It's just given the fact that the other Spider-Man writers have broken new ground with their refreshing takes on the web-spinner, I've become accustomed to seeing something different. Mark Millar's saga isn't exactly outstanding in terms of originality, and seeing how this is a twelve-part saga, you'd think that something truly major, something that's never happened before, would justify the story being stretched over a dozen issues. As it is, it's just another hard time in Peter Parker's life that passes and all is right again, with no major, irreversible life-changing aftermath to make you go "WOW!"

Don't get me wrong. The writing is quality and I sincerely mean what I'm about to say now. Mark Millar is one of the most talented comic writers in the world, and his reputation is truly deserved. I just feel that he could have done so much more instead of panning out a tale to this extent with not much going in the way of originality.

The biggest problem I have with Marvel Knights: Spider-Man is that I see it as Marvel's version of Batman: Hush. Like Hush, this was a saga that spanned over twelve issues and lasted a year, which found our hero caught in a game of manipulation, attacked from all sides by all his major enemies, and on the verge of having his life torn apart. The premise is the same here and there's nothing wrong with that because it's written in a different style. I just don't think it works here as well as it did in Hush because, again, there's not much going on in the way of breaking new ground. In fact, it can be viewed as being rather clichéd.

That's not to say that this saga is absolutely dire. It's far from dire. One thing I'm pleased that Millar has done is bring back the Black Cat, who's been absent from Spider-Man's world for far too long. Another great thing is the fact that finally we see the Green Goblin getting involved with the likes of Venom and Doctor Octopus, which is something I've dreamt of for years. Millar also knows each of the heroes and villains intimately and writes all of them superbly, particularly Eddie Brock and Venom.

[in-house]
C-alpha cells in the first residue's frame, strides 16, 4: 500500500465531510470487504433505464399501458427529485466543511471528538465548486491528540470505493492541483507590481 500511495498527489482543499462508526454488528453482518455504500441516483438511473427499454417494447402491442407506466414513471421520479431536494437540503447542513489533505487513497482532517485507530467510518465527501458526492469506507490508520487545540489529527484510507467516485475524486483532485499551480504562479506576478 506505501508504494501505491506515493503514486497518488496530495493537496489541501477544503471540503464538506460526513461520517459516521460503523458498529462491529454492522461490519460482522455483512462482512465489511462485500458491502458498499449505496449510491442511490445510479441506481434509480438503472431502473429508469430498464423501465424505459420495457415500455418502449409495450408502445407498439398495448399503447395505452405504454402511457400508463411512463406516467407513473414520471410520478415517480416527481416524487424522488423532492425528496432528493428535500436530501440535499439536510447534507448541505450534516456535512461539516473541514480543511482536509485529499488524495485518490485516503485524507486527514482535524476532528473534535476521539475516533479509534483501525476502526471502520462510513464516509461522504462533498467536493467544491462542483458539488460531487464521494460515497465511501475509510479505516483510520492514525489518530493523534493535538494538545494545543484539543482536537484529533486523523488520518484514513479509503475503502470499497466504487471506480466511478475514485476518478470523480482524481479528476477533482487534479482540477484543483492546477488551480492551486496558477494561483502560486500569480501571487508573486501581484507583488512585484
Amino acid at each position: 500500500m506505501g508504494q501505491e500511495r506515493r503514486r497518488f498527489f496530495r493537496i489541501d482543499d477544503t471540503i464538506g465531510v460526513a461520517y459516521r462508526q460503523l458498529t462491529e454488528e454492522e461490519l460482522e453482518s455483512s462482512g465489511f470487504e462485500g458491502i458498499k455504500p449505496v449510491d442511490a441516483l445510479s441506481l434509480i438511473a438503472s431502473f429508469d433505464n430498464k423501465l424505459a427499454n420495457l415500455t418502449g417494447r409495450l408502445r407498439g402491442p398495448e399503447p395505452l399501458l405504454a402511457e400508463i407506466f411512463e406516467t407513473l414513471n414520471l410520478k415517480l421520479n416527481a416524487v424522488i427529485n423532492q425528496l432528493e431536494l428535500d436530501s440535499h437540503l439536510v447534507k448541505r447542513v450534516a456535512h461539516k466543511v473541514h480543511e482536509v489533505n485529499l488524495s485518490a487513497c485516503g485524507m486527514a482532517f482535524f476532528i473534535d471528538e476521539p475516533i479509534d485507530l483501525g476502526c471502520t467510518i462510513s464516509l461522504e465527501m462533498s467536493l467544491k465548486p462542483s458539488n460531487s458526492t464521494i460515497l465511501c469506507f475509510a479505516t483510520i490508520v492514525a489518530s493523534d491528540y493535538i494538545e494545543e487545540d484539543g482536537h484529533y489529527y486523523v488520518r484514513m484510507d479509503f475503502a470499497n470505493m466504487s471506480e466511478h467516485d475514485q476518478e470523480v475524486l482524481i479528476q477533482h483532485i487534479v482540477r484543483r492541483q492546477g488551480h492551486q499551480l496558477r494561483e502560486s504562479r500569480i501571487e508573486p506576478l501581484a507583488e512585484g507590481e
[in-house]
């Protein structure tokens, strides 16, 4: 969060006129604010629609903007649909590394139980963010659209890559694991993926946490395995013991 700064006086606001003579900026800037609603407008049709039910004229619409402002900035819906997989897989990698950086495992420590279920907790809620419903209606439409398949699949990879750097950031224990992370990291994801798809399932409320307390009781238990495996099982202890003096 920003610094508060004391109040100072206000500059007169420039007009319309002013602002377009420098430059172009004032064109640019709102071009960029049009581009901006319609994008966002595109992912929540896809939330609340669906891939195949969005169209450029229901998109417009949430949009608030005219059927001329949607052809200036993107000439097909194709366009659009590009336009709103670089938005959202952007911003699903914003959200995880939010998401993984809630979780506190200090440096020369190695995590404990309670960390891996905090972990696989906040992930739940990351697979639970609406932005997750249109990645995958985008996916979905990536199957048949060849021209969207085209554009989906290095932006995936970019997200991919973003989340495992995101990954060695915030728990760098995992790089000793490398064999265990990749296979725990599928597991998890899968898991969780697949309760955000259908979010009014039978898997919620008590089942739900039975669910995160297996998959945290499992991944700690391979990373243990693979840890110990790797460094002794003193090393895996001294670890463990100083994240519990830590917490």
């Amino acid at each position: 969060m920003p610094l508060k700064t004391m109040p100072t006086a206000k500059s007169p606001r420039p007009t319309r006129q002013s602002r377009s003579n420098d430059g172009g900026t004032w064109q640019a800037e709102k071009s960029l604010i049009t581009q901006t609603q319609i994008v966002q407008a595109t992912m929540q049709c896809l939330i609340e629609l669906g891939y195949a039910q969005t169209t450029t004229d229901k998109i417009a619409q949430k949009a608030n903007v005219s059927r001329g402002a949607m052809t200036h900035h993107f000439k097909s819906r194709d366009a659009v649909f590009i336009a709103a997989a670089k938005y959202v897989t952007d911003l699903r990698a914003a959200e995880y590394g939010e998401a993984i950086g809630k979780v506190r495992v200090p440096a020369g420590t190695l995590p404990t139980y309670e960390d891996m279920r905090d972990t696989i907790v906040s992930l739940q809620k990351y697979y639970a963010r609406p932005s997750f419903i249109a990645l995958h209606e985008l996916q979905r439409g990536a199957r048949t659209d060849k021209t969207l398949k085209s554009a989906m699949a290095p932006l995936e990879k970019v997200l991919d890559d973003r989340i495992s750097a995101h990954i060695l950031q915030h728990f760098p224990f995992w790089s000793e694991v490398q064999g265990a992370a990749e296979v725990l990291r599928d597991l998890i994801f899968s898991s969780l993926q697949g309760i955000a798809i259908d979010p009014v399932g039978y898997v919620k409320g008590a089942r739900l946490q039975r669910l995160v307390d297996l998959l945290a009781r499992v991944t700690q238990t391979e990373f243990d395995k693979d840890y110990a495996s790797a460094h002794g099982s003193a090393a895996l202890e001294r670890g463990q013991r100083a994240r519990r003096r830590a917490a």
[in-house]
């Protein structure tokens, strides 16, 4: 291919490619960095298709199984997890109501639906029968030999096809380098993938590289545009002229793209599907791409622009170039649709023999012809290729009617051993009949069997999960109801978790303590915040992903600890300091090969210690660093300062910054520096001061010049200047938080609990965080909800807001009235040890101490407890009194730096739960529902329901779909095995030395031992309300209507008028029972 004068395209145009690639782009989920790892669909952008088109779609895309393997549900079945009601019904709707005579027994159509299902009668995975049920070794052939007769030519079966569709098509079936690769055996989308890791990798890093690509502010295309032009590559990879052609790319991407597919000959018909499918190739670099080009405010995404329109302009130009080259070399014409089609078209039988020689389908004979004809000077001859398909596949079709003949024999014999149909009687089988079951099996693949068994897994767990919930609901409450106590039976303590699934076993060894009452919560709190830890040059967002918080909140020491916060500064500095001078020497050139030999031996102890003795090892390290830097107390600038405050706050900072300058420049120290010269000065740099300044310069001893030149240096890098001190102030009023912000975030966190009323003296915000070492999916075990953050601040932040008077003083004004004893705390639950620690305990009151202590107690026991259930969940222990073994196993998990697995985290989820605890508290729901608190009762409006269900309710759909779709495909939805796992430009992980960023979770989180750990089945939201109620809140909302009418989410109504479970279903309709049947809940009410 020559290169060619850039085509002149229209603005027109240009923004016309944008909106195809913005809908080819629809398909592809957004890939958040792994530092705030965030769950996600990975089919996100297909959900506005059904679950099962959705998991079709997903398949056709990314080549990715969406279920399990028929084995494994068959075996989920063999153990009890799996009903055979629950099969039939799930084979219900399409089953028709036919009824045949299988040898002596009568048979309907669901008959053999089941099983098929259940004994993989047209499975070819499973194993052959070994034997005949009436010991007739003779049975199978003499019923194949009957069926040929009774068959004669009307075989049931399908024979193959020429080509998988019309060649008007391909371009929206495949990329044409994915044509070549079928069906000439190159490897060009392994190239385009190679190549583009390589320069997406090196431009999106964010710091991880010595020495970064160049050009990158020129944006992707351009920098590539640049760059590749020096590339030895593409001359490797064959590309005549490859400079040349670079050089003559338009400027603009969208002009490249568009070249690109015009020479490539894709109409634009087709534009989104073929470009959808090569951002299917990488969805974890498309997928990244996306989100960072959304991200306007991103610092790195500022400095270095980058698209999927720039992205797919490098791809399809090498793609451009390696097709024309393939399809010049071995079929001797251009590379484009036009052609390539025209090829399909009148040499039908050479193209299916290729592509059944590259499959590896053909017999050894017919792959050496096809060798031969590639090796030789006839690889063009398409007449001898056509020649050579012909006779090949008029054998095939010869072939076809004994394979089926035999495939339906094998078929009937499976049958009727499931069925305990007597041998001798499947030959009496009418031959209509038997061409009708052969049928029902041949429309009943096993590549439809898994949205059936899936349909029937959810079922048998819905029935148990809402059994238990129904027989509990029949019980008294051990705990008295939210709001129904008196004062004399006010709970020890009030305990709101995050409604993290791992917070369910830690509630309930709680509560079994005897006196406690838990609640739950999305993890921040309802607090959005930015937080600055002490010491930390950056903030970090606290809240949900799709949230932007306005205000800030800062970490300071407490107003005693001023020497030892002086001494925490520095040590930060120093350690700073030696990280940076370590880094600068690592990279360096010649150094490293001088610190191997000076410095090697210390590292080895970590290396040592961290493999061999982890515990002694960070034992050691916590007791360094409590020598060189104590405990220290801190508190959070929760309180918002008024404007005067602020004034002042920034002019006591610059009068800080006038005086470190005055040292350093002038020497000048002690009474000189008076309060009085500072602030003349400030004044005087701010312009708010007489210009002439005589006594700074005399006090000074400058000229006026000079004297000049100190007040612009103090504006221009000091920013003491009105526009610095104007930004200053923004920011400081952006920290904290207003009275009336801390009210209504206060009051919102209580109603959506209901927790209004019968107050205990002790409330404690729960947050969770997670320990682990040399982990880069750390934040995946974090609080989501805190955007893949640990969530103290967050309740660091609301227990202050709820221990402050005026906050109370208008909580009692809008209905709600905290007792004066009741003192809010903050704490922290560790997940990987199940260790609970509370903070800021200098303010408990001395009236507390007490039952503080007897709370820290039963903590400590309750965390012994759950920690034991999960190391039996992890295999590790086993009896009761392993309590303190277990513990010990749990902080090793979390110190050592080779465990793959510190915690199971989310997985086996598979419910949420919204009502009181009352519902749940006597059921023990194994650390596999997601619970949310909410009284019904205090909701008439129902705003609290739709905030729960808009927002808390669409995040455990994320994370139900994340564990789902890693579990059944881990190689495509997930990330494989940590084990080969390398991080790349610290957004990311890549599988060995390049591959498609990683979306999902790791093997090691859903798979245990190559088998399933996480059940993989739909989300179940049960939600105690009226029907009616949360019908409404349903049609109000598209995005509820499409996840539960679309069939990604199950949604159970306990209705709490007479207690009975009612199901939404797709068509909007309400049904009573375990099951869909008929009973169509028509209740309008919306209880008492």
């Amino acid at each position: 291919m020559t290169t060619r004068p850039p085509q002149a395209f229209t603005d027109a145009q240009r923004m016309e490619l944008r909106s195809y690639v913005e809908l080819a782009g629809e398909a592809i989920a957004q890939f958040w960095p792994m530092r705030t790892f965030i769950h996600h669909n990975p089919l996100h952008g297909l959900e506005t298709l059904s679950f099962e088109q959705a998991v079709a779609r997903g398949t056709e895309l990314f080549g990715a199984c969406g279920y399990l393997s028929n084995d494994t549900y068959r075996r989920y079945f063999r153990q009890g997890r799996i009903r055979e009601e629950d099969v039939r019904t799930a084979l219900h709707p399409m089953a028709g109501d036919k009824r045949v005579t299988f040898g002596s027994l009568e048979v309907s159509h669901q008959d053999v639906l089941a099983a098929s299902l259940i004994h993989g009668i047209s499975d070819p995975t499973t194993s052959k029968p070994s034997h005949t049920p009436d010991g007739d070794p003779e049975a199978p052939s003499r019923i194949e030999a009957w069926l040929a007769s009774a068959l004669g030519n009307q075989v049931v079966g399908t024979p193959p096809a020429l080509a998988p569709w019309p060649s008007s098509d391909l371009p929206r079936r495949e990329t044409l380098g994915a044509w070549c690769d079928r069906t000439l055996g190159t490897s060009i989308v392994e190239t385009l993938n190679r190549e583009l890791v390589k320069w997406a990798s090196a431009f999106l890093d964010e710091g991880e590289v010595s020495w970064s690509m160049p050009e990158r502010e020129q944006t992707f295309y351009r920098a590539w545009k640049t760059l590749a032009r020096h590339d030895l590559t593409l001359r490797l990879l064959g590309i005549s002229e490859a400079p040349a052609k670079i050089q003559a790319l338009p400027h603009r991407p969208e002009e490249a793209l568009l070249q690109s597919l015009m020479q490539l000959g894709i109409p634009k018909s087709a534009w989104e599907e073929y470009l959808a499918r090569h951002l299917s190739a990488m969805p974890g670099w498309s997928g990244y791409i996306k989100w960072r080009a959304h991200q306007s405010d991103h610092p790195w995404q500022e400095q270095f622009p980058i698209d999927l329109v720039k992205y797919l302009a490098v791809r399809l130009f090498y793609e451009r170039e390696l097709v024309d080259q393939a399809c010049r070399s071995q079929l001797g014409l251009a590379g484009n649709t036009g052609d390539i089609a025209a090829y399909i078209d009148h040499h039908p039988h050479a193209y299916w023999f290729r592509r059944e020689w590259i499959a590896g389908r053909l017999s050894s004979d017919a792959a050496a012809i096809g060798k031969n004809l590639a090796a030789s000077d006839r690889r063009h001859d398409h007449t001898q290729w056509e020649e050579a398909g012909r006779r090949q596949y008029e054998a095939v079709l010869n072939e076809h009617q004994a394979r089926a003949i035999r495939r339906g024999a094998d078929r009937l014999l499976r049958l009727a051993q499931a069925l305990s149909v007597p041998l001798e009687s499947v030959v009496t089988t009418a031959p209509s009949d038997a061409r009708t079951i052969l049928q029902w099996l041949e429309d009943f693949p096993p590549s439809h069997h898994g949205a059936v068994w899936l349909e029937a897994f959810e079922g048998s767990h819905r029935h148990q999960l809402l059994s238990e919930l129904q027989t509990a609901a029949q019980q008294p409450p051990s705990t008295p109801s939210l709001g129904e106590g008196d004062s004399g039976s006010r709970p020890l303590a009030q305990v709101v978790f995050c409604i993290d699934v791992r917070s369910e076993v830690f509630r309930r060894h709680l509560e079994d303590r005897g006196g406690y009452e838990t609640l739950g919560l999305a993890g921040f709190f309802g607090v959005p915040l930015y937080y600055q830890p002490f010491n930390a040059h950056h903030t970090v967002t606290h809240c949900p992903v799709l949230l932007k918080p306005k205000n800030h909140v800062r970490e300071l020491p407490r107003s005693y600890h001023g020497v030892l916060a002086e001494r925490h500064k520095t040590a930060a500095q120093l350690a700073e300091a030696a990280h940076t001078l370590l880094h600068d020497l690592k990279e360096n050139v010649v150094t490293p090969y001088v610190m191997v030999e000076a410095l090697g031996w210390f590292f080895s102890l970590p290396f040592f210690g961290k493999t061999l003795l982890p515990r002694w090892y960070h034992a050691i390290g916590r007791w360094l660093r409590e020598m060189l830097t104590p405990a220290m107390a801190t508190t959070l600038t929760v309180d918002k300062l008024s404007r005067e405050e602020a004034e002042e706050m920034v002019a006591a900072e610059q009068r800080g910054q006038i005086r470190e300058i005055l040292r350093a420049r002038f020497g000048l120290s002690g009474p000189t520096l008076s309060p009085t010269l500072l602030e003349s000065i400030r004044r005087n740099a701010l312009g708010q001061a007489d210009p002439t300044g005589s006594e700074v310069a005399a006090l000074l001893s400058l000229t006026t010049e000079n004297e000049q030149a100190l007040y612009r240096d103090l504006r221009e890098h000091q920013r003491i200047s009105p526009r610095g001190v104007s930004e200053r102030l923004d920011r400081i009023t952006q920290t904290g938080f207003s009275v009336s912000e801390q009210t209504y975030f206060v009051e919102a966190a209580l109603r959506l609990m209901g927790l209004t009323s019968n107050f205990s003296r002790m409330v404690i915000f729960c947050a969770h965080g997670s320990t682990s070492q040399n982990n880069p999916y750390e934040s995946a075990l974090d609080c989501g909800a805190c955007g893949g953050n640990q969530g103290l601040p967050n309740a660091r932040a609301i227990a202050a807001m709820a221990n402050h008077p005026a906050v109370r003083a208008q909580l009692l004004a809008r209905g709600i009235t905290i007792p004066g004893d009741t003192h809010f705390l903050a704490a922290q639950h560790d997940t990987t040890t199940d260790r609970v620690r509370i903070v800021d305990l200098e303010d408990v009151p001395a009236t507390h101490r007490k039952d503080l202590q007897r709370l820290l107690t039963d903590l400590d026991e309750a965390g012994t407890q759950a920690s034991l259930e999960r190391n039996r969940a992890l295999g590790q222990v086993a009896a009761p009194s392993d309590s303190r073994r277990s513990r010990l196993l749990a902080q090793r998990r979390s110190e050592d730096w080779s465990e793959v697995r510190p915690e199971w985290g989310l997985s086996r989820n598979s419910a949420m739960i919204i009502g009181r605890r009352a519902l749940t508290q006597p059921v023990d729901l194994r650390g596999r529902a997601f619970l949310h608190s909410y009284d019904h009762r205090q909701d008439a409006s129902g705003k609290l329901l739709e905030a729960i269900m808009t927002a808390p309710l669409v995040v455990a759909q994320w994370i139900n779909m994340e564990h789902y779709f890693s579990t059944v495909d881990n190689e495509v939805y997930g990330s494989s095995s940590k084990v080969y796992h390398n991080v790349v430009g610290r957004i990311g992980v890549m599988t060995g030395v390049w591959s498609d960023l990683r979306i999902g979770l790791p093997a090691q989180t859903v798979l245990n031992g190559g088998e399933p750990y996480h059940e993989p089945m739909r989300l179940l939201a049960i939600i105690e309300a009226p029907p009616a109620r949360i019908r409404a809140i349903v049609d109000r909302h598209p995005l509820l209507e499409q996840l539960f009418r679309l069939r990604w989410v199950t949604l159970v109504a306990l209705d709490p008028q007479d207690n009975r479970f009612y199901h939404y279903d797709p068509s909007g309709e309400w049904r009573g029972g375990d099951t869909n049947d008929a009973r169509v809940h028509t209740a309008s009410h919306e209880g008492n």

But sadly, this is where I have mixed feelings. I've always loved Venom and thought that he deserved to be treated with much more respect and care that was given in the late nineties. When Paul Jenkins wrote the 'Hunger' storyline, I was so relieved that someone had at long last written a story that brought much-needed credibility and glory to Venom. The events here undo and tarnish what Jenkins did for Eddie Brock and the alien symbiote. Not to say that Millar disgraces Venom, because he doesn't. Mark Millar writes Eddie Brock and the Venom Symbiote with brilliance but I hate how the Venom symbiote joins with other people in this saga. Especially when Brock and the symbiote are supposed to be permanently bonded now. And Brock's fate during this saga really makes me shake my head. This is NOT how the character should be treated.

My final analysis is that Marvel Knights: Spider-Man is good but not great. There's nothing wrong with how Millar's written his story, there's certainly nothing wrong with Terry Dodson's artwork, and it's definitely not one of those sagas that brings more harm than good. In fact, there is a good amount of quality presented. It's just not what it's cut out to be. And compared to what JMS, Bendis and Jenkins have done for Spider-Man, this story isn't exactly revolutionary. Personally, I'd leave it.
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Spider-Man: No. 1-12 (Marvel Knights)
Spider-Man: No. 1-12 (Marvel Knights) by Mark L. Miller (Paperback - 4 Oct. 2006)